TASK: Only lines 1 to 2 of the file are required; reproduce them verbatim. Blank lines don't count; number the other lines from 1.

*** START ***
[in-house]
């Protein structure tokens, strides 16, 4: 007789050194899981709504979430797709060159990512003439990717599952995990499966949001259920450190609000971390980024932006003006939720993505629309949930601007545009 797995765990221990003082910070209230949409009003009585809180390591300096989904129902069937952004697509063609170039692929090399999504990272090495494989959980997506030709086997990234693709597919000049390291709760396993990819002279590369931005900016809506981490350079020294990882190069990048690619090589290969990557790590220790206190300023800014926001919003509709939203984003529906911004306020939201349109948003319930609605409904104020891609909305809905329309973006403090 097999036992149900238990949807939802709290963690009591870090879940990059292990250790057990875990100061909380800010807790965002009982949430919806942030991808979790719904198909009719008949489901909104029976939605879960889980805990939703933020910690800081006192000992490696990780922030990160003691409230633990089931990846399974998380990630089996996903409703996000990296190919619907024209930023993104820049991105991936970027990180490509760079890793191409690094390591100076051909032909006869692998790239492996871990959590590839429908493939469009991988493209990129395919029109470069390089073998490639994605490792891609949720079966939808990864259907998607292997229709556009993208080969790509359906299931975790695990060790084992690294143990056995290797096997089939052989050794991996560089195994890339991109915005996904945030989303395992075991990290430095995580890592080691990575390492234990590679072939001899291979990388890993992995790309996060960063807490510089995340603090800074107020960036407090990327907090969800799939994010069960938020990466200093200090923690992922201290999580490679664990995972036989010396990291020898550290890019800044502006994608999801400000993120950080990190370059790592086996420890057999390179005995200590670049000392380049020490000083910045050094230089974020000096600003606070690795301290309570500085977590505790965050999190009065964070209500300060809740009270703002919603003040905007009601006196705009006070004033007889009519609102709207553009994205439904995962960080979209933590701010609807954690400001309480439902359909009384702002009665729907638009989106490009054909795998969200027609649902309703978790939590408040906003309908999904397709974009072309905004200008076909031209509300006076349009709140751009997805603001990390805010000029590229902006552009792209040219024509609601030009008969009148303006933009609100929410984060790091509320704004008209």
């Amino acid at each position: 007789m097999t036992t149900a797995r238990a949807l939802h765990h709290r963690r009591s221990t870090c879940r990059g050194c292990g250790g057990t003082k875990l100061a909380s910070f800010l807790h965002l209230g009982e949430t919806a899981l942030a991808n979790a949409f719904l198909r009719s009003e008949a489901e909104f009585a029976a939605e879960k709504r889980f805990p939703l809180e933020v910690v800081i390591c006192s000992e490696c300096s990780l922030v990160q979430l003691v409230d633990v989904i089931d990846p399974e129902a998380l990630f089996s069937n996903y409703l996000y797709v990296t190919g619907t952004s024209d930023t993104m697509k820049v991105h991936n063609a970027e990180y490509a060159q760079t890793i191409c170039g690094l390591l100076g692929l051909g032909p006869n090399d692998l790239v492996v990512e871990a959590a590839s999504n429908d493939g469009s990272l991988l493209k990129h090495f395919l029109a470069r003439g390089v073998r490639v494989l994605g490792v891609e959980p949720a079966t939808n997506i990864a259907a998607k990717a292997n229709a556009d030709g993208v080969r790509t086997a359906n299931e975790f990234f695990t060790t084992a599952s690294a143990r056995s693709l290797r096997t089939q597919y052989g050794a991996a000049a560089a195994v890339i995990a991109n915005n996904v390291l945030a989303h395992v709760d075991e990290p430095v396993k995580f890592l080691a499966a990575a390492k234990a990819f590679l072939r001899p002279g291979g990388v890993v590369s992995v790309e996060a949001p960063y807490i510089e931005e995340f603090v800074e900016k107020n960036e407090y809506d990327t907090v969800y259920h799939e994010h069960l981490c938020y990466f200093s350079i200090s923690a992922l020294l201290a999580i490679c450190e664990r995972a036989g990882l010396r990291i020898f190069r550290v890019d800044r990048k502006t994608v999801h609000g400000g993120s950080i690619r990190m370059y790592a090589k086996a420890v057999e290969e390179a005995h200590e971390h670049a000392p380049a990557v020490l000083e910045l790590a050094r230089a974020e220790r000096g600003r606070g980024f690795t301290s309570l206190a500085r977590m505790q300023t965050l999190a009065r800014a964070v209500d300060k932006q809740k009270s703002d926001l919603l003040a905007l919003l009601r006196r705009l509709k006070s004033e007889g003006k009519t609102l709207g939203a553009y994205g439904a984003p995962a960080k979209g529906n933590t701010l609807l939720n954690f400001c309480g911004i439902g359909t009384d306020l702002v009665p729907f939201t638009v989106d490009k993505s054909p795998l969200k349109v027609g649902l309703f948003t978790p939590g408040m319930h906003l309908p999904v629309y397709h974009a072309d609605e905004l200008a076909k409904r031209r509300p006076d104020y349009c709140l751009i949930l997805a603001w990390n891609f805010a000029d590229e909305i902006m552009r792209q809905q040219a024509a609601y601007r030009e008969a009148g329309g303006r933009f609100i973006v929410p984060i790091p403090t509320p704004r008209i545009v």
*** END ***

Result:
[in-house]
């Protein structure tokens, strides 16, 4: 007789050194899981709504979430797709060159990512003439990717599952995990499966949001259920450190609000971390980024932006003006939720993505629309949930601007545009 797995765990221990003082910070209230949409009003009585809180390591300096989904129902069937952004697509063609170039692929090399999504990272090495494989959980997506030709086997990234693709597919000049390291709760396993990819002279590369931005900016809506981490350079020294990882190069990048690619090589290969990557790590220790206190300023800014926001919003509709939203984003529906911004306020939201349109948003319930609605409904104020891609909305809905329309973006403090 097999036992149900238990949807939802709290963690009591870090879940990059292990250790057990875990100061909380800010807790965002009982949430919806942030991808979790719904198909009719008949489901909104029976939605879960889980805990939703933020910690800081006192000992490696990780922030990160003691409230633990089931990846399974998380990630089996996903409703996000990296190919619907024209930023993104820049991105991936970027990180490509760079890793191409690094390591100076051909032909006869692998790239492996871990959590590839429908493939469009991988493209990129395919029109470069390089073998490639994605490792891609949720079966939808990864259907998607292997229709556009993208080969790509359906299931975790695990060790084992690294143990056995290797096997089939052989050794991996560089195994890339991109915005996904945030989303395992075991990290430095995580890592080691990575390492234990590679072939001899291979990388890993992995790309996060960063807490510089995340603090800074107020960036407090990327907090969800799939994010069960938020990466200093200090923690992922201290999580490679664990995972036989010396990291020898550290890019800044502006994608999801400000993120950080990190370059790592086996420890057999390179005995200590670049000392380049020490000083910045050094230089974020000096600003606070690795301290309570500085977590505790965050999190009065964070209500300060809740009270703002919603003040905007009601006196705009006070004033007889009519609102709207553009994205439904995962960080979209933590701010609807954690400001309480439902359909009384702002009665729907638009989106490009054909795998969200027609649902309703978790939590408040906003309908999904397709974009072309905004200008076909031209509300006076349009709140751009997805603001990390805010000029590229902006552009792209040219024509609601030009008969009148303006933009609100929410984060790091509320704004008209």